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Old 12-29-2013, 02:46 PM   #15
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I did pretty much the same thing you're looking to do with some slight variations. Here is a schematic of my layout


I went with the Magnum Inverter/Charger, IMO one of the best on the market and made in the USA. I decided to power all the outlets in the coach so I wasn't limited to which outlet I wanted to use. Of course you will not run the AC, but I can run almost anything else including the microwave as long as I use common sense, meaning only use micro for warming or making popcorn. DW can use hairdryer and curling iron and we'll watch a little TV in the evenings. Hence the reason why I wanted all the outlets powered. You still need to practice battery conservation, but it can be done.


I also upgraded my batteries and went with 4 Trojan 6 volts. I keep them charged with a Champion 2000W generator when needed. My plan is to eventually go to solar for charging while boondocking.


I would recommend you add a good battery monitor to your shopping list. I added a Trimetric RV2025. So important that you know how much power you're using and your battery state of charge.


As stated in previous posts you want your inverter as close to the batteries as possible and use the biggest wire possible. I went with 4/0 welders cable from the inverter to the batteries. Made my AC runs with 10/2 Romex w/ground. I ran the romex under the trailer attached with clips screwed to the frame. You can use split loom or flex conduit to protect the wire. Took the wire through the pass through floor, to the back of the trailer and then up through the floor where the load center is located. I bypassed the converter completely. Everything is handled through the Magnum. When on shore power or generator the AC passes through the Magnum and powers the coach as well as charges the batteries. The DC is always hot whether on shore/generator, inverting or no AC at all. If something was to happen to the inverter I can flip the breaker back on for the converter to handle charging needs.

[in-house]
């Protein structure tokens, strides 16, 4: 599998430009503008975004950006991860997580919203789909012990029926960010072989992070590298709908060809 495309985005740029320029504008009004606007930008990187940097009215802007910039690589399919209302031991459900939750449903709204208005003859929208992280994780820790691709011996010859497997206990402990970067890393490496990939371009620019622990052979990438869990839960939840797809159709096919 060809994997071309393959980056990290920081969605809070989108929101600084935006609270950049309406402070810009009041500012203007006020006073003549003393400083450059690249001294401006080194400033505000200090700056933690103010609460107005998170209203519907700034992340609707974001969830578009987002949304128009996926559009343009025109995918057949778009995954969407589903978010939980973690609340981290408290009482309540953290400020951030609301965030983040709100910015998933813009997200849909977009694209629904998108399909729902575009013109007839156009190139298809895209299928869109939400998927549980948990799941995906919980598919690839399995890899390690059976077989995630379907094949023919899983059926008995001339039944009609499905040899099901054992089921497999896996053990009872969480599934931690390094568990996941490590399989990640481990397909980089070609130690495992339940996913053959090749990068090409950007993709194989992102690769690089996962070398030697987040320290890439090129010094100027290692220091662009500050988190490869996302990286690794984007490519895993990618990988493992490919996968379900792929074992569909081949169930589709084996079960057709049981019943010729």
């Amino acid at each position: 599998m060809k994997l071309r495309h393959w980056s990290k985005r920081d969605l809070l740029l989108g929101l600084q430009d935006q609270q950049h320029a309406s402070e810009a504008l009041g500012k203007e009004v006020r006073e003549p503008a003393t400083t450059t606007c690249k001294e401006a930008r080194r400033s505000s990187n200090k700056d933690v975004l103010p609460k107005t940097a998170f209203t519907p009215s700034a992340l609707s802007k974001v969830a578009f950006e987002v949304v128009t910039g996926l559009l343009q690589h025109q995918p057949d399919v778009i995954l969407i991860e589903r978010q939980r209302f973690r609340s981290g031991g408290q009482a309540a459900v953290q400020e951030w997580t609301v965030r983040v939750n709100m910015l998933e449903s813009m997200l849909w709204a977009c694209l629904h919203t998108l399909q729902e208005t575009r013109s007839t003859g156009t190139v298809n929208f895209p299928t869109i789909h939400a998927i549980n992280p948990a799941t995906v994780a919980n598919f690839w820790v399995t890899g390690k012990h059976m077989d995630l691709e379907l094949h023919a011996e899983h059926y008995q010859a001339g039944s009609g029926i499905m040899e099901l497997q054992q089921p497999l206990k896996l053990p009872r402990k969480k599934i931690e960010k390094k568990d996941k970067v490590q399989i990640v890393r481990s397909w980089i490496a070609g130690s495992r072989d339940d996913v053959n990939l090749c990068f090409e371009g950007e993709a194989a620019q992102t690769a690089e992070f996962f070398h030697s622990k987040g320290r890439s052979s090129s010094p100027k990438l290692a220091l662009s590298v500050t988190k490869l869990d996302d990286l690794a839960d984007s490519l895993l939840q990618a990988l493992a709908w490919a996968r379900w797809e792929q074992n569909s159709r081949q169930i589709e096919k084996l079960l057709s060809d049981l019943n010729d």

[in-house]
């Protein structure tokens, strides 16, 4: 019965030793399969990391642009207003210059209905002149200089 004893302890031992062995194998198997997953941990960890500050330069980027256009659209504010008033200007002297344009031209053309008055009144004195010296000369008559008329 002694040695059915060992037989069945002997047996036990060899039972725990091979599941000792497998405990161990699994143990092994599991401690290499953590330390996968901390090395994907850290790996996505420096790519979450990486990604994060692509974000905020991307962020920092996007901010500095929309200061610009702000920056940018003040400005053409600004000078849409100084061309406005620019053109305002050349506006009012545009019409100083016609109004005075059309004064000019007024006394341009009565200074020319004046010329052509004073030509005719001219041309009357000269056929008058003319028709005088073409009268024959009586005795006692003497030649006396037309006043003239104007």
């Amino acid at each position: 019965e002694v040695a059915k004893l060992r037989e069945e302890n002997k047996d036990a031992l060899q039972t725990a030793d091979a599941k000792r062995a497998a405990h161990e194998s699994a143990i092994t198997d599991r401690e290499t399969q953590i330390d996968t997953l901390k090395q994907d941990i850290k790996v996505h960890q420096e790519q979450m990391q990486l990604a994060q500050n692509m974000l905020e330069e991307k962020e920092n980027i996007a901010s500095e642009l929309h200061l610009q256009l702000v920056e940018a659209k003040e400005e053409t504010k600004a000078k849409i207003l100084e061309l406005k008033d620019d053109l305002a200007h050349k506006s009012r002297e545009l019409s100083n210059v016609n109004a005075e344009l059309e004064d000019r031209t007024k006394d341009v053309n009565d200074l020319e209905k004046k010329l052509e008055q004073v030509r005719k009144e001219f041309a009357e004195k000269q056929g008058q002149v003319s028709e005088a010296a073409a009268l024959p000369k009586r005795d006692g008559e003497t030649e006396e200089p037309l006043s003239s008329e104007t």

In addition to the links posted previously I would recommend these as good reads also. They are geared towards solar, but contain a lot of information that will help you.
Handy Bob's Blog
Jack & Danielle Mayer
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Old 12-29-2013, 04:23 PM   #16
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Thanks for the info. I have a trimetric and upgraded Crown 6v batteries with an Iota charger. I'm pretty much set up for dry camping with the exception of the inverter. I can't spend $1,000 - $2000 on an inverter and already have a high quality charger so thought of going with a less expensive option, the only problem is they have GFCI outlets which generally have problems tripping when connected to shore power.

I don't have welder cable in my system but I used high quality copper, forgot the size, will have to double check but I have little loss as measured from my Trimetric while charging. I was thinking of tapping into those same cables my charger is using in the pass through and splitting them in the pass through where the charger is so I can use the same cables for the inverter and charger with a switch between the two.